“MedTech 2019 provided an excellent platform for us to engage with budding medical professionals seeking a supportive home for their startup or mid-sized company,” said Annable. “We emphasized the assets of our city-supported, not-for- profit office and laboratory facility located in Temple, Texas. From the latest laboratory equipment to educational webinars, mentorship and more, we have everything a startup company needs to stay on the path to commercialization and beyond. Our current tenants and alumni have already experienced success, and we want to help others while reinforcing Central Texas’ growing biotech industry.”

In addition to meeting new startups and midsized companies in health-related fields, Annable attended panel discussions, exhibits and networked with fellow executive leadership. She also shared the mission and vision of THBD with reporters from Bloomberg Law, Medtech Insight, Medical Device and Diagnostic Industry News (MDDI) and Informa Markets.

“MedTech allowed us to reach thousands of individuals and organizations to highlight the unique assets THBD offers to professionals in the life sciences,” said Annable. “It also gave me the opportunity to share the best kept secret in Texas – that our very own city is at the center of it all when it comes to medical technology.”

Source: https://www.templebioscience.org/wp-content/uploads/2019/10/10.-October-2019-Focus-Final.pdf

Premier Nonprofit Bioscience Incubator in Temple, Texas Heading to Boston for The MedTech Conference 2019

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FOR IMMEDIATE RELEASE
September 3, 2019

Premier Nonprofit Bioscience Incubator in Temple, Texas Heading to Boston for The MedTech Conference 2019
Texas’ First Health and Bioscience District recruits startup tenants for emerging biotech corridor

TEMPLE, TEXAS – Bioscience incubator Temple Health and Bioscience District (THBD) announced today its participation in The MedTech Conference 2019 on Sept. 23-25, 2019 in Boston, Massachusetts as an exhibitor (Booth #109). THBD is the only nonprofit incubator of its kind in Texas, offering medical industry startups a comprehensive lab and office facility with state-of-the-art equipment, grants, seed funding and mentoring.

“Medtech 2019 provides an excellent platform for us to engage with budding medical professionals seeking a supportive home for their startup,” says Tami Annable, THBD Executive Director. “We look forward to showcasing our city-supported, not-for-profit office and laboratory facility located in Temple, Texas. From the latest laboratory equipment to mentorship and more, we have everything a startup company needs to stay on the path to commercialization. Our current tenants and alumni have already experienced success, and we are looking to help others while reinforcing Central Texas’ growing biotech industry.”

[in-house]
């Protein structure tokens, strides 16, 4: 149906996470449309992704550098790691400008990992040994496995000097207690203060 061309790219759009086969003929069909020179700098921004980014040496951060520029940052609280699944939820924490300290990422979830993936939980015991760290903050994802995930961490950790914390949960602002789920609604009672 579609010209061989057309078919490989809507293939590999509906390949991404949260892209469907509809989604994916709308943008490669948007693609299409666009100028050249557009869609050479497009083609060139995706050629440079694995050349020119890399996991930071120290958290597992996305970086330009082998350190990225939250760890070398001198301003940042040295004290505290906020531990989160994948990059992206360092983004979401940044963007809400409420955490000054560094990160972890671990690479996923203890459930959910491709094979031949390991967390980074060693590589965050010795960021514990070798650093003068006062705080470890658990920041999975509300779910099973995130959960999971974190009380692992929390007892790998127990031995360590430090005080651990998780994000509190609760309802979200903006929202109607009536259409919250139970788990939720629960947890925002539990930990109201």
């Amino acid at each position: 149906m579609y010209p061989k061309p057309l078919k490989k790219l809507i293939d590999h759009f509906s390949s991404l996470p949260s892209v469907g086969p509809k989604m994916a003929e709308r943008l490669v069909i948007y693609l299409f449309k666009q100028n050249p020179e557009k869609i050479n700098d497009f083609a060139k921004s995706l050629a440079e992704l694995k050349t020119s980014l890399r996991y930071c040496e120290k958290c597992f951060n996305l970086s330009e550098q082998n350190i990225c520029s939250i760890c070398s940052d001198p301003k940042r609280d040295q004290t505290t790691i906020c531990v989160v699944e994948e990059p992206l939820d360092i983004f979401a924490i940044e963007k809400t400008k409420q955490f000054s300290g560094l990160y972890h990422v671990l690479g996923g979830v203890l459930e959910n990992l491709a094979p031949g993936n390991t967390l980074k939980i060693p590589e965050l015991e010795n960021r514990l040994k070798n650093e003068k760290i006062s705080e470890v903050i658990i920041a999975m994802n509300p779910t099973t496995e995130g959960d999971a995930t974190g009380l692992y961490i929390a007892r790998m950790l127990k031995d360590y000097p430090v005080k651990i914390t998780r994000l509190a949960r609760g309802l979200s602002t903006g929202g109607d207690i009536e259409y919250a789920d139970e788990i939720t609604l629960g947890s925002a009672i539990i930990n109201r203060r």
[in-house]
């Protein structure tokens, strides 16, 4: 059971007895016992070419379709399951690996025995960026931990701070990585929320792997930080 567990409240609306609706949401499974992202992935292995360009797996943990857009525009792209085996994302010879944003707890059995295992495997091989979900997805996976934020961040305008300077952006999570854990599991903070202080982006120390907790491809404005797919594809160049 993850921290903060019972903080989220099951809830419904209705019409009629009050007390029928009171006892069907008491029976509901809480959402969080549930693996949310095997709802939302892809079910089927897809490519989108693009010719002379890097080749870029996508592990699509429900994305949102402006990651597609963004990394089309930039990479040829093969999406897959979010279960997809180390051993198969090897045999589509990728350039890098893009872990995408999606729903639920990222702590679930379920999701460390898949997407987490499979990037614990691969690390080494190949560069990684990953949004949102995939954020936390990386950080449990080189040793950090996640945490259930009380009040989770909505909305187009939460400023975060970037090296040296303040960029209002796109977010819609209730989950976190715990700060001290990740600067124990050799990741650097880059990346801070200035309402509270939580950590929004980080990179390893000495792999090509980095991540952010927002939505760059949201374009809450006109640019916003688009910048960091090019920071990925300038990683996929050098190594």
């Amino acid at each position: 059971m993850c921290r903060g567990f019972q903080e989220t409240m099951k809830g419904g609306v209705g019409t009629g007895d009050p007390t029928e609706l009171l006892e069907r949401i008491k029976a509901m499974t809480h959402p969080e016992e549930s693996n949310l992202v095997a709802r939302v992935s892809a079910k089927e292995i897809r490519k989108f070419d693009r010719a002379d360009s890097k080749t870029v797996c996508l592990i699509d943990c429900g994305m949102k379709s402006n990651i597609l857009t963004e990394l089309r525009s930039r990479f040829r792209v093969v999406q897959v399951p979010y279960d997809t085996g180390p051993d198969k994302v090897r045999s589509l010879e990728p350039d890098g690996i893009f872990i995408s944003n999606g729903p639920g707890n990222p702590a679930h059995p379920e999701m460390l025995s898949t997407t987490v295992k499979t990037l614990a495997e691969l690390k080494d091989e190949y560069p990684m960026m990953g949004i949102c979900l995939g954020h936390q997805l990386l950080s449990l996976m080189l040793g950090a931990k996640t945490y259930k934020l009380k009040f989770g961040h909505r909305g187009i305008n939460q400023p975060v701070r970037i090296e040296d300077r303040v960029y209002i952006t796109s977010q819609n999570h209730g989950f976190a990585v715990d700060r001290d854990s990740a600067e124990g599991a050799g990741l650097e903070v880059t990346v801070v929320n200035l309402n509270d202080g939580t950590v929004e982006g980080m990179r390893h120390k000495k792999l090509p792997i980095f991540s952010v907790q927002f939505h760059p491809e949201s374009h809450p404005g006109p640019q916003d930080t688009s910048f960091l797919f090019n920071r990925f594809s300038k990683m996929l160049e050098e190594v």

The MedTech Conference, organized by the Advanced Medical Technology Association, is the leading North America gathering of global medical technology executives. The international conference brings together thousands of professionals for three days of intensive networking and insightful presentations. THBD brings a unique perspective to conference attendees as a nonprofit incubator that requires no equity from its tenants offering grants, connections and ample resources to companies looking to grow.

Located in the growing biotech corridor of Temple, Texas, THBD. The 5,000-sq. ft. laboratory and office facility provides equipment for prototyping, testing, 3D printing and cell research. In addition to office and laboratory space, THBD provides networking opportunities with local collaborators: Baylor Scott & White Health, Texas A&M Health Science Center, Temple College, Central Texas Veterans Healthcare System of Central Texas (Central Texas VA), USDA Agrilife Research Center, and the City of Temple.

To learn more about THBD, visit www.templebioscience.org or visit us at Booth #109 during the conference. To apply to become a THBD occupant, visit www.templebioscience.org/apply.

About Temple Health and Biosciences District (THBD):
The Temple Health and Bioscience District (THBD) was created as a result of legislation passed by the State of Texas in 2003 and approved by Temple voters to establish the facility in 2009. The THBD Office and Laboratory Facility provides premier office and lab space for early-stage biotech companies that are taking health-related products from conception to manufacturing. Temple’s Health and Bioscience District is governed by a seven-member board. The board members are elected by the citizens of Temple and serve staggered three-year terms. The operational activities of the District are led by an Executive Director who is appointed by the board. To learn more, visit: TempleBioScience.org. Join the conversation on Twitter @TempleHBD, Instagram @TempleHBD and on Facebook.com/TempleHBD.

Media Contacts:

Ashley Schlosser
(512) 968-0562
ashley@liveoutloudpr.com

Mary Green
(704) 576-5178
mary@liveoutloudpr.com